Museum manager Ron Morzfeld says it’s a “huge undertaking” to paint the 330-foot-long, 50-foot-wide ship. Potential volunteers are urged to contact the museum, which is open for tours from May through September. Donations are tax-deductible.

The landing ship tank was launched in 1942 and museum officials say more than 9,000 military members made their way into battle in Europe aboard LST 393. Decommissioned in 1946, the ship was used to carry automobiles across Lake Michigan.


12.12.14:  A robbery sends Calvin College into Lockdown mode


The Calvin College campus went into lockdown overnight after a robbery took place in the area.

The robbery was reported just before midnight near the intersection of East Beltline and Burton Street.

Police suggested the college be placed on lockdown and that students seek an area of safety inside and wait.

The all clear message was issued just before 2 a.m. after police tracked the robbery suspect across campus.

12.12.14:  Ballet company teams with ‘Polar Express’ creator


GRAND RAPIDS, Mich. (AP) — The Grand Rapids Ballet is unveiling a new production of “The Nutcracker” that’s co-designed by Chris Van Allsburg, known for his book “The Polar Express.”

A private performance Thursday to benefit the Grand Rapids Ballet and Hospice of Michigan raised $500,000, with $250,000 going to the ballet company and $250,000 going toward the Pediatric Hospice Program.

Grand Rapids Ballet executive director Glenn Del Vecchio says the ballet company and Hospice of Michigan are “here to improve the quality of life in West Michigan” in their own ways.

The Wege Foundation also offered a $20,000 challenge grant, promising to match donations and pledges resulting from Thursday’s event. By the end of the night, organizers reported raising a total of $51,000 with the challenge grant. The first public performance is Friday night.

Grand Rapids Ballet, in preparation for the production’s premiere, mounted a $2.5 million fundraising campaign called “Stepping Forward” to retire long-term debts and build up a cash reserve as well as to fund the show. Performances are planned through Dec. 21.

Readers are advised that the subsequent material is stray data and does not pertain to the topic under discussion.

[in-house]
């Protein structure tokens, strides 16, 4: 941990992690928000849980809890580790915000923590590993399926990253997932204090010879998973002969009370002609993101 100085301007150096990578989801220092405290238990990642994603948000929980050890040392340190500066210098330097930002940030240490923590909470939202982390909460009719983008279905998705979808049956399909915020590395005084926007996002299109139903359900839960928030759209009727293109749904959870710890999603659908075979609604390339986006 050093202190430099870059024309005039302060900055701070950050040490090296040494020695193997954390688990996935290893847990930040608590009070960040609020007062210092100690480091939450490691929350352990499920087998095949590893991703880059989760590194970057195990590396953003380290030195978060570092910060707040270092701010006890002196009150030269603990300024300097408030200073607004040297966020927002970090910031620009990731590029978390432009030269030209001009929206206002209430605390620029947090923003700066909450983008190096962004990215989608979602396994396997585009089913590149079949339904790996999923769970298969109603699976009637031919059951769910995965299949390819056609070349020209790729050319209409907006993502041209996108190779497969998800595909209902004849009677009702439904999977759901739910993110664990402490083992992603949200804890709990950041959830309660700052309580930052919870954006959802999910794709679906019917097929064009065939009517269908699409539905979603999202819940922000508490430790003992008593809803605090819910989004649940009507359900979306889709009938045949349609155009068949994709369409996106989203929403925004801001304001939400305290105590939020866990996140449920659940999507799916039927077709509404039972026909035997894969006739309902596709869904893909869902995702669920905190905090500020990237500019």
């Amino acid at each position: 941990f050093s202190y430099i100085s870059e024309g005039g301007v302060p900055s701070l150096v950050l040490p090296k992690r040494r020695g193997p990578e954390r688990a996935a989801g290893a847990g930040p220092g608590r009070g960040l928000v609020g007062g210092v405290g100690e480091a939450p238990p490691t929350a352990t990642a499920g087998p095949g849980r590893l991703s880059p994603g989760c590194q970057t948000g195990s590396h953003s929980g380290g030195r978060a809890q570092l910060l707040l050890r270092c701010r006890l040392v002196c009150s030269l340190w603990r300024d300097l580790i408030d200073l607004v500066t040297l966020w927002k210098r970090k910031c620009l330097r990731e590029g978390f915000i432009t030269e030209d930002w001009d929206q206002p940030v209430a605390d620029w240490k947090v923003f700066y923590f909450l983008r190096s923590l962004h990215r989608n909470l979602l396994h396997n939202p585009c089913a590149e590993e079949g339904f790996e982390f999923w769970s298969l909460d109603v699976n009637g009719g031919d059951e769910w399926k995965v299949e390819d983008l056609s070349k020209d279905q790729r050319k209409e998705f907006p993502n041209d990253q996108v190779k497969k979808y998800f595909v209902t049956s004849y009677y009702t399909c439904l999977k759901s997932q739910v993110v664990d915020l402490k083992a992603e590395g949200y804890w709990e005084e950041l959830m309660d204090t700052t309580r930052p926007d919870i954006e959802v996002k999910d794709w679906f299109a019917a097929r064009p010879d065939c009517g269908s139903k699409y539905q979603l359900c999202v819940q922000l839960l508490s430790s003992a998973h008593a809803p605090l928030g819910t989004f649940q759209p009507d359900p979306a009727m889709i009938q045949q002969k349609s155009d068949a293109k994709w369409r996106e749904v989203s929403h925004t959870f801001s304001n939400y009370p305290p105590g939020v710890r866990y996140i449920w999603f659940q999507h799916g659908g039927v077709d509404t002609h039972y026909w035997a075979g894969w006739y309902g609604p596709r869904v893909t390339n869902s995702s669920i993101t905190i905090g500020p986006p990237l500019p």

“The Nutcracker” is choreographed by Val Caniparoli and co-designed by Van Allsburg and award-winning designer Eugene Lee. Caniparoli has created two previous productions of “The Nutcracker,” for the Cincinnati Ballet in 2001 and for the Louisville Ballet in 2009.

Van Allsburg grew up in Grand Rapids and “The Polar Express” movie was based on his book. The production of “The Nutcracker” could travel in coming years.


12.11.14:  Lake Michigan Credit Union collecting toys til Dec. 15th


Another area toy drive is taking place this month that will benefit a number of area children this Christmas season.


Lake Michigan Credit Union says they have organized the Holly Jolly Toy Drive and they ask that you consider dropping off a new unwrapped toy at any of their Credit Union locations in Michigan.  They have a number of branches and all will be collecting toys.  The toys will then be distributed through local groups in the state.


In the Grand Rapids area, LMCU will distribute toys to all the children this year at Stocking Elementary School, the Helen DeVos Children’s Hospital, Toys for Tots, and other groups will benefit as well.


The toy drive ends Monday, December 15.  The toys will then be distributed over the next week.

12.11.14:  Michigan expands mental health services efforts


LANSING, Mich. (AP) — Michigan is expanding efforts to offer more treatment options for people with mental illness and developmental disabilities who are at risk of being imprisoned.

Lt. Gov. Brian Calley announced Wednesday the addition of six sites for pilot programs and plans to expand two existing efforts. Calley chairs the Mental Health Diversion Council, which is overseeing the programs with the state Department of Community Health and the Department of Corrections.

The Department of Community Health provided nearly $1.7 million for the effort and the Department of Corrections contributed nearly $1 million.

The Diversion Council in 2014 sponsored pilot programs in Marquette, St. Joseph and Kalamazoo as well as two serving the Detroit area. The Marquette and Kalamazoo programs are being expanded. Other pilot programs are planned next year in Barry County, Berry County, Detroit, the Monroe area, Kent County and Oakland County.

Calley says: “These pilot programs will help us learn which strategies are the most effective in reducing risk and providing care, serving as blueprints to be used across our state.”

The programs are intended to help people prior to them becoming involved with the court system. The Mental Health Court operates separately and works with people with mental illness and developmental disabilities once they have entered the judicial system.

Department of Community Health Director Nick Lyon says the pilot programs will help “evaluate and support new methods and systems that encourage diversion in Michigan.”